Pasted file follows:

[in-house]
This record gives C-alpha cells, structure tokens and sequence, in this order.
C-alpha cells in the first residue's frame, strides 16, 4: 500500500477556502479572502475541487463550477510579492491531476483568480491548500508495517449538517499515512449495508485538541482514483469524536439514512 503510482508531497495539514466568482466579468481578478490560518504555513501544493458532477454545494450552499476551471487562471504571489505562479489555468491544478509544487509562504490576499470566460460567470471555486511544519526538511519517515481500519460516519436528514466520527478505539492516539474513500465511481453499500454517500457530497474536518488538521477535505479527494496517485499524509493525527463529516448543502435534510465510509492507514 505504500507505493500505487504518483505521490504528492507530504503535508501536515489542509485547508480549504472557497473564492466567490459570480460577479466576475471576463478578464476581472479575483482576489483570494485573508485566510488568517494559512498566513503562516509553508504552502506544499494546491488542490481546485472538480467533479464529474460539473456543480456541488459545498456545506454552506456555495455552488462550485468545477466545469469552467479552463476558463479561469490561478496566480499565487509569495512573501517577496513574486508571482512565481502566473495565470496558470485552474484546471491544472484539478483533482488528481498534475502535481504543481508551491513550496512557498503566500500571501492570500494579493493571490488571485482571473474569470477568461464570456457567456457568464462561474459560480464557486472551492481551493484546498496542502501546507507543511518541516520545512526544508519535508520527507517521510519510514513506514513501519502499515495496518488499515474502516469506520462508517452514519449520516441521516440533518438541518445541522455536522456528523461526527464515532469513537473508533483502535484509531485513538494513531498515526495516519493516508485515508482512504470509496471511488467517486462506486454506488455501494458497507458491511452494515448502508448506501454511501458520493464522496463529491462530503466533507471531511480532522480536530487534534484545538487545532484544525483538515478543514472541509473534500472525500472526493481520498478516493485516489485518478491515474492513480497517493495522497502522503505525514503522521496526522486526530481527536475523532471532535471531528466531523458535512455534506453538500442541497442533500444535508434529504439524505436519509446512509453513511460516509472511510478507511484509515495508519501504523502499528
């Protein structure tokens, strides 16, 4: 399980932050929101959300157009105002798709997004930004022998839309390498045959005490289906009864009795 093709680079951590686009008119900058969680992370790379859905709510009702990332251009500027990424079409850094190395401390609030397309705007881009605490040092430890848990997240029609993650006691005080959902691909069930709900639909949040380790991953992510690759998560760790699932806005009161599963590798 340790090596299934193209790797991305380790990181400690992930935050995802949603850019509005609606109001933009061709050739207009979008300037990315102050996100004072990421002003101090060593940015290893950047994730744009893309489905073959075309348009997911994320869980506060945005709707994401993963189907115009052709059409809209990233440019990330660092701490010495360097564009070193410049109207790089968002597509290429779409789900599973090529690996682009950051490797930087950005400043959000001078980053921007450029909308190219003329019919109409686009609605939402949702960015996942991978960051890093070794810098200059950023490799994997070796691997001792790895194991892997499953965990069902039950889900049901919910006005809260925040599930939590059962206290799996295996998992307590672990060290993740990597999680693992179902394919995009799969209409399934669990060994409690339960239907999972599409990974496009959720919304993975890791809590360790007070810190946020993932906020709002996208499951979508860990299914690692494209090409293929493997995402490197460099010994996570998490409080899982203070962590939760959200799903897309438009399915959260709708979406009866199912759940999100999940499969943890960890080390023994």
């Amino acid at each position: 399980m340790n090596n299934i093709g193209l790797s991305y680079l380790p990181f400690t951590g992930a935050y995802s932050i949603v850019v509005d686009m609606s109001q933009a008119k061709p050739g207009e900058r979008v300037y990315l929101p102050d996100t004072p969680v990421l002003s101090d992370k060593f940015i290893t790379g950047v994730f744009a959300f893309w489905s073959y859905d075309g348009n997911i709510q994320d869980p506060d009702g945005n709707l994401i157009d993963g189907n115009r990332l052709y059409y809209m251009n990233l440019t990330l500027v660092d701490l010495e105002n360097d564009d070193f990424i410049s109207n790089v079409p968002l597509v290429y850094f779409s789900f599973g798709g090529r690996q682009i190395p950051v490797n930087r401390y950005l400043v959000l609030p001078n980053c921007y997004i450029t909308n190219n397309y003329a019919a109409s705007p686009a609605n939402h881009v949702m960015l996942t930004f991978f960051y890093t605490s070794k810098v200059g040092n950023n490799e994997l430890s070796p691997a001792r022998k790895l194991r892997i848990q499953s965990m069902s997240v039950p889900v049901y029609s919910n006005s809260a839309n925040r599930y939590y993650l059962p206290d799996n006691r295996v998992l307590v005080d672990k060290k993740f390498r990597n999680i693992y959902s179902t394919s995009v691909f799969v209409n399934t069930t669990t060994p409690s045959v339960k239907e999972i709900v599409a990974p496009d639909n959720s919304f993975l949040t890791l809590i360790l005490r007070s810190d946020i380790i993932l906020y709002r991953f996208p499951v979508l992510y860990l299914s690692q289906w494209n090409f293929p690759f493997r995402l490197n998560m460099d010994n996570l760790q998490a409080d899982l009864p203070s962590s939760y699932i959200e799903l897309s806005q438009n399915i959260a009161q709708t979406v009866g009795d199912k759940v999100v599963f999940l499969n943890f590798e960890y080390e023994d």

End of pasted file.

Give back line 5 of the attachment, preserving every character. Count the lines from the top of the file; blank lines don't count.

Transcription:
């Amino acid at each position: 399980m340790n090596n299934i093709g193209l790797s991305y680079l380790p990181f400690t951590g992930a935050y995802s932050i949603v850019v509005d686009m609606s109001q933009a008119k061709p050739g207009e900058r979008v300037y990315l929101p102050d996100t004072p969680v990421l002003s101090d992370k060593f940015i290893t790379g950047v994730f744009a959300f893309w489905s073959y859905d075309g348009n997911i709510q994320d869980p506060d009702g945005n709707l994401i157009d993963g189907n115009r990332l052709y059409y809209m251009n990233l440019t990330l500027v660092d701490l010495e105002n360097d564009d070193f990424i410049s109207n790089v079409p968002l597509v290429y850094f779409s789900f599973g798709g090529r690996q682009i190395p950051v490797n930087r401390y950005l400043v959000l609030p001078n980053c921007y997004i450029t909308n190219n397309y003329a019919a109409s705007p686009a609605n939402h881009v949702m960015l996942t930004f991978f960051y890093t605490s070794k810098v200059g040092n950023n490799e994997l430890s070796p691997a001792r022998k790895l194991r892997i848990q499953s965990m069902s997240v039950p889900v049901y029609s919910n006005s809260a839309n925040r599930y939590y993650l059962p206290d799996n006691r295996v998992l307590v005080d672990k060290k993740f390498r990597n999680i693992y959902s179902t394919s995009v691909f799969v209409n399934t069930t669990t060994p409690s045959v339960k239907e999972i709900v599409a990974p496009d639909n959720s919304f993975l949040t890791l809590i360790l005490r007070s810190d946020i380790i993932l906020y709002r991953f996208p499951v979508l992510y860990l299914s690692q289906w494209n090409f293929p690759f493997r995402l490197n998560m460099d010994n996570l760790q998490a409080d899982l009864p203070s962590s939760y699932i959200e799903l897309s806005q438009n399915i959260a009161q709708t979406v009866g009795d199912k759940v999100v599963f999940l499969n943890f590798e960890y080390e023994d």